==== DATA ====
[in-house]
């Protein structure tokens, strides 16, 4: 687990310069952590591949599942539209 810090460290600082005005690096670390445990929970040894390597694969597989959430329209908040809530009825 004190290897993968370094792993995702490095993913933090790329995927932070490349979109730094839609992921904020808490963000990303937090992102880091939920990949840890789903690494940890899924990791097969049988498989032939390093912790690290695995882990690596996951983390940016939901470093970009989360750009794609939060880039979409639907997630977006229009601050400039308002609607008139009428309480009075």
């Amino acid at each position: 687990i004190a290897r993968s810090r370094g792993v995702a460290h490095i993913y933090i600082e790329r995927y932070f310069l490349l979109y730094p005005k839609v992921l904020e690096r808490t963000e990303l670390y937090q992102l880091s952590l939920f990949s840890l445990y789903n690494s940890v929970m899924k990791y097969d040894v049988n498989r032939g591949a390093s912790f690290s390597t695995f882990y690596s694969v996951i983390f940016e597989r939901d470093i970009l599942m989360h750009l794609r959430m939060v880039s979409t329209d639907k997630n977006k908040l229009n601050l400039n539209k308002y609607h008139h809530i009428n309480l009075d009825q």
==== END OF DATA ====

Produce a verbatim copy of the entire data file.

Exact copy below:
[in-house]
């Protein structure tokens, strides 16, 4: 687990310069952590591949599942539209 810090460290600082005005690096670390445990929970040894390597694969597989959430329209908040809530009825 004190290897993968370094792993995702490095993913933090790329995927932070490349979109730094839609992921904020808490963000990303937090992102880091939920990949840890789903690494940890899924990791097969049988498989032939390093912790690290695995882990690596996951983390940016939901470093970009989360750009794609939060880039979409639907997630977006229009601050400039308002609607008139009428309480009075």
């Amino acid at each position: 687990i004190a290897r993968s810090r370094g792993v995702a460290h490095i993913y933090i600082e790329r995927y932070f310069l490349l979109y730094p005005k839609v992921l904020e690096r808490t963000e990303l670390y937090q992102l880091s952590l939920f990949s840890l445990y789903n690494s940890v929970m899924k990791y097969d040894v049988n498989r032939g591949a390093s912790f690290s390597t695995f882990y690596s694969v996951i983390f940016e597989r939901d470093i970009l599942m989360h750009l794609r959430m939060v880039s979409t329209d639907k997630n977006k908040l229009n601050l400039n539209k308002y609607h008139h809530i009428n309480l009075d009825q």